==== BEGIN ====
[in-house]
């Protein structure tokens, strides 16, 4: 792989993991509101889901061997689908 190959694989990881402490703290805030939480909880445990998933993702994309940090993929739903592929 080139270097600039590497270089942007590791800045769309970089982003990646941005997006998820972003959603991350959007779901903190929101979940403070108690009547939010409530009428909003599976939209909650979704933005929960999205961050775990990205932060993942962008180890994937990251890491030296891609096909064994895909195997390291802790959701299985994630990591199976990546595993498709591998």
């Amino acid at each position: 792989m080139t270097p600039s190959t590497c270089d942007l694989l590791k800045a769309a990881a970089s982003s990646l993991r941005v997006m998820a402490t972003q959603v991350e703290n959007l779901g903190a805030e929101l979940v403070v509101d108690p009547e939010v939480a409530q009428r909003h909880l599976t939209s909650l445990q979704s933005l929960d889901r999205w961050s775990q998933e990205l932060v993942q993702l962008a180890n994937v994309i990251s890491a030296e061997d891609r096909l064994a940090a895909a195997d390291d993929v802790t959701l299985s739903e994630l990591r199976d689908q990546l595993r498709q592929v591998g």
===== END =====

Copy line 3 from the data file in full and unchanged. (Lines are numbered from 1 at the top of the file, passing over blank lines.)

């Amino acid at each position: 792989m080139t270097p600039s190959t590497c270089d942007l694989l590791k800045a769309a990881a970089s982003s990646l993991r941005v997006m998820a402490t972003q959603v991350e703290n959007l779901g903190a805030e929101l979940v403070v509101d108690p009547e939010v939480a409530q009428r909003h909880l599976t939209s909650l445990q979704s933005l929960d889901r999205w961050s775990q998933e990205l932060v993942q993702l962008a180890n994937v994309i990251s890491a030296e061997d891609r096909l064994a940090a895909a195997d390291d993929v802790t959701l299985s739903e994630l990591r199976d689908q990546l595993r498709q592929v591998g």